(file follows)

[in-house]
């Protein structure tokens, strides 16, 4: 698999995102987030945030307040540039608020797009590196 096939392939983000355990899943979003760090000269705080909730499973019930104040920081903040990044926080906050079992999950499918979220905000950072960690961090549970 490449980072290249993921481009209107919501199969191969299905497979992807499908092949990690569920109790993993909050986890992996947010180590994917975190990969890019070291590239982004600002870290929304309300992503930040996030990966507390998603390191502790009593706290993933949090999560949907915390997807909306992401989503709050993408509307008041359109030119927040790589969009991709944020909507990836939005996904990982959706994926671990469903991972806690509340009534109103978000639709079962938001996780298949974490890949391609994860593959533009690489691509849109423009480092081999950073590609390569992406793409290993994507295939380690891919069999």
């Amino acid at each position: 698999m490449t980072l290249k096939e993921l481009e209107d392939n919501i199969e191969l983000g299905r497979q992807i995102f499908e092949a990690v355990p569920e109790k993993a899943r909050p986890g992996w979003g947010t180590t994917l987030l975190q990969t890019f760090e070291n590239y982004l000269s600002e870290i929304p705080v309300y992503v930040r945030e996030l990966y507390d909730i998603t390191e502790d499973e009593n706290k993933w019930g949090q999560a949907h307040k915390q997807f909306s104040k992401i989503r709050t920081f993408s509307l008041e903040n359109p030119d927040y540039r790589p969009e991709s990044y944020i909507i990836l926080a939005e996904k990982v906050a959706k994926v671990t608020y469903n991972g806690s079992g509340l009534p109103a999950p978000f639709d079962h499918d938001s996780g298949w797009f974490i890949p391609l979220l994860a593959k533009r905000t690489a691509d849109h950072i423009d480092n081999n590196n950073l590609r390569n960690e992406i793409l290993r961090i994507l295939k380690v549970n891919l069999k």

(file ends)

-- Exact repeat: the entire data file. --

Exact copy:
[in-house]
């Protein structure tokens, strides 16, 4: 698999995102987030945030307040540039608020797009590196 096939392939983000355990899943979003760090000269705080909730499973019930104040920081903040990044926080906050079992999950499918979220905000950072960690961090549970 490449980072290249993921481009209107919501199969191969299905497979992807499908092949990690569920109790993993909050986890992996947010180590994917975190990969890019070291590239982004600002870290929304309300992503930040996030990966507390998603390191502790009593706290993933949090999560949907915390997807909306992401989503709050993408509307008041359109030119927040790589969009991709944020909507990836939005996904990982959706994926671990469903991972806690509340009534109103978000639709079962938001996780298949974490890949391609994860593959533009690489691509849109423009480092081999950073590609390569992406793409290993994507295939380690891919069999």
């Amino acid at each position: 698999m490449t980072l290249k096939e993921l481009e209107d392939n919501i199969e191969l983000g299905r497979q992807i995102f499908e092949a990690v355990p569920e109790k993993a899943r909050p986890g992996w979003g947010t180590t994917l987030l975190q990969t890019f760090e070291n590239y982004l000269s600002e870290i929304p705080v309300y992503v930040r945030e996030l990966y507390d909730i998603t390191e502790d499973e009593n706290k993933w019930g949090q999560a949907h307040k915390q997807f909306s104040k992401i989503r709050t920081f993408s509307l008041e903040n359109p030119d927040y540039r790589p969009e991709s990044y944020i909507i990836l926080a939005e996904k990982v906050a959706k994926v671990t608020y469903n991972g806690s079992g509340l009534p109103a999950p978000f639709d079962h499918d938001s996780g298949w797009f974490i890949p391609l979220l994860a593959k533009r905000t690489a691509d849109h950072i423009d480092n081999n590196n950073l590609r390569n960690e992406i793409l290993r961090i994507l295939k380690v549970n891919l069999k």